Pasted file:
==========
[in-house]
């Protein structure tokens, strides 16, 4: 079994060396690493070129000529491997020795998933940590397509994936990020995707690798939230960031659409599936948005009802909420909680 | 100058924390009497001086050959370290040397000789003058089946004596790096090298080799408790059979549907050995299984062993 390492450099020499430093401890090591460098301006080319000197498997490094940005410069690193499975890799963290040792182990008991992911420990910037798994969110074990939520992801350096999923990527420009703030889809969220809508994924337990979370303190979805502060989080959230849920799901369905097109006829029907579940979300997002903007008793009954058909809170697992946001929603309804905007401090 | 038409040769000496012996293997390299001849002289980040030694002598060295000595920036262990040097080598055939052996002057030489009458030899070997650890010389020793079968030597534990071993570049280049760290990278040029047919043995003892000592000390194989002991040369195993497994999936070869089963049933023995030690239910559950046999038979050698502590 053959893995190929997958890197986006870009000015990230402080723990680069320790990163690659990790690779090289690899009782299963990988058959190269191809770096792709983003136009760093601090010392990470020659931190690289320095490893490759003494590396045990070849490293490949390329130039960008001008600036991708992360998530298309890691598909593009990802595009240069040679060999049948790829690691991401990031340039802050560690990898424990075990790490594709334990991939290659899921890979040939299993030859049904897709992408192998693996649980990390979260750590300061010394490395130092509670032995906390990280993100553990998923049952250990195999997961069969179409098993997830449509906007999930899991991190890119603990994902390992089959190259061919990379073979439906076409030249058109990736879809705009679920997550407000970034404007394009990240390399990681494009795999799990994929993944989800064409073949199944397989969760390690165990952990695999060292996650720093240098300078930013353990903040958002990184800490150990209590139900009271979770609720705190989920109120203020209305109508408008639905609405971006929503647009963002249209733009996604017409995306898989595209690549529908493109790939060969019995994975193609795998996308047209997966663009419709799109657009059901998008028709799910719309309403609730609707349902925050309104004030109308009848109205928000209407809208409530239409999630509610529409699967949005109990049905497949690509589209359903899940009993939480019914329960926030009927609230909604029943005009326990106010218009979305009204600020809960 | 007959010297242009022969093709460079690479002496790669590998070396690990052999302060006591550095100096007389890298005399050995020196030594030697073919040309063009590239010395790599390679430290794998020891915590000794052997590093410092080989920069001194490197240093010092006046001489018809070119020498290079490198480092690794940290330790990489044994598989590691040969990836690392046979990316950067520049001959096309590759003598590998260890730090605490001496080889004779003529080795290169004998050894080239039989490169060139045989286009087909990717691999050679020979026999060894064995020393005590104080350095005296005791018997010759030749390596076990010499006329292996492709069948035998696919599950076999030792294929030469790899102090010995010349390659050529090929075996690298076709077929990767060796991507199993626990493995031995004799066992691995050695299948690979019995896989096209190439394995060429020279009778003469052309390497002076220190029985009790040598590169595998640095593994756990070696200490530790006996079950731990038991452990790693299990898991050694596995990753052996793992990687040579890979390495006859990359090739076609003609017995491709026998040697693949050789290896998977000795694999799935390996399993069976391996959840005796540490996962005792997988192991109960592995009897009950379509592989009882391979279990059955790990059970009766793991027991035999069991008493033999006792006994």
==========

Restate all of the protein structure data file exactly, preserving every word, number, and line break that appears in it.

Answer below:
[in-house]
């Protein structure tokens, strides 16, 4: 079994060396690493070129000529491997020795998933940590397509994936990020995707690798939230960031659409599936948005009802909420909680 | 100058924390009497001086050959370290040397000789003058089946004596790096090298080799408790059979549907050995299984062993 390492450099020499430093401890090591460098301006080319000197498997490094940005410069690193499975890799963290040792182990008991992911420990910037798994969110074990939520992801350096999923990527420009703030889809969220809508994924337990979370303190979805502060989080959230849920799901369905097109006829029907579940979300997002903007008793009954058909809170697992946001929603309804905007401090 | 038409040769000496012996293997390299001849002289980040030694002598060295000595920036262990040097080598055939052996002057030489009458030899070997650890010389020793079968030597534990071993570049280049760290990278040029047919043995003892000592000390194989002991040369195993497994999936070869089963049933023995030690239910559950046999038979050698502590 053959893995190929997958890197986006870009000015990230402080723990680069320790990163690659990790690779090289690899009782299963990988058959190269191809770096792709983003136009760093601090010392990470020659931190690289320095490893490759003494590396045990070849490293490949390329130039960008001008600036991708992360998530298309890691598909593009990802595009240069040679060999049948790829690691991401990031340039802050560690990898424990075990790490594709334990991939290659899921890979040939299993030859049904897709992408192998693996649980990390979260750590300061010394490395130092509670032995906390990280993100553990998923049952250990195999997961069969179409098993997830449509906007999930899991991190890119603990994902390992089959190259061919990379073979439906076409030249058109990736879809705009679920997550407000970034404007394009990240390399990681494009795999799990994929993944989800064409073949199944397989969760390690165990952990695999060292996650720093240098300078930013353990903040958002990184800490150990209590139900009271979770609720705190989920109120203020209305109508408008639905609405971006929503647009963002249209733009996604017409995306898989595209690549529908493109790939060969019995994975193609795998996308047209997966663009419709799109657009059901998008028709799910719309309403609730609707349902925050309104004030109308009848109205928000209407809208409530239409999630509610529409699967949005109990049905497949690509589209359903899940009993939480019914329960926030009927609230909604029943005009326990106010218009979305009204600020809960 | 007959010297242009022969093709460079690479002496790669590998070396690990052999302060006591550095100096007389890298005399050995020196030594030697073919040309063009590239010395790599390679430290794998020891915590000794052997590093410092080989920069001194490197240093010092006046001489018809070119020498290079490198480092690794940290330790990489044994598989590691040969990836690392046979990316950067520049001959096309590759003598590998260890730090605490001496080889004779003529080795290169004998050894080239039989490169060139045989286009087909990717691999050679020979026999060894064995020393005590104080350095005296005791018997010759030749390596076990010499006329292996492709069948035998696919599950076999030792294929030469790899102090010995010349390659050529090929075996690298076709077929990767060796991507199993626990493995031995004799066992691995050695299948690979019995896989096209190439394995060429020279009778003469052309390497002076220190029985009790040598590169595998640095593994756990070696200490530790006996079950731990038991452990790693299990898991050694596995990753052996793992990687040579890979390495006859990359090739076609003609017995491709026998040697693949050789290896998977000795694999799935390996399993069976391996959840005796540490996962005792997988192991109960592995009897009950379509592989009882391979279990059955790990059970009766793991027991035999069991008493033999006792006994």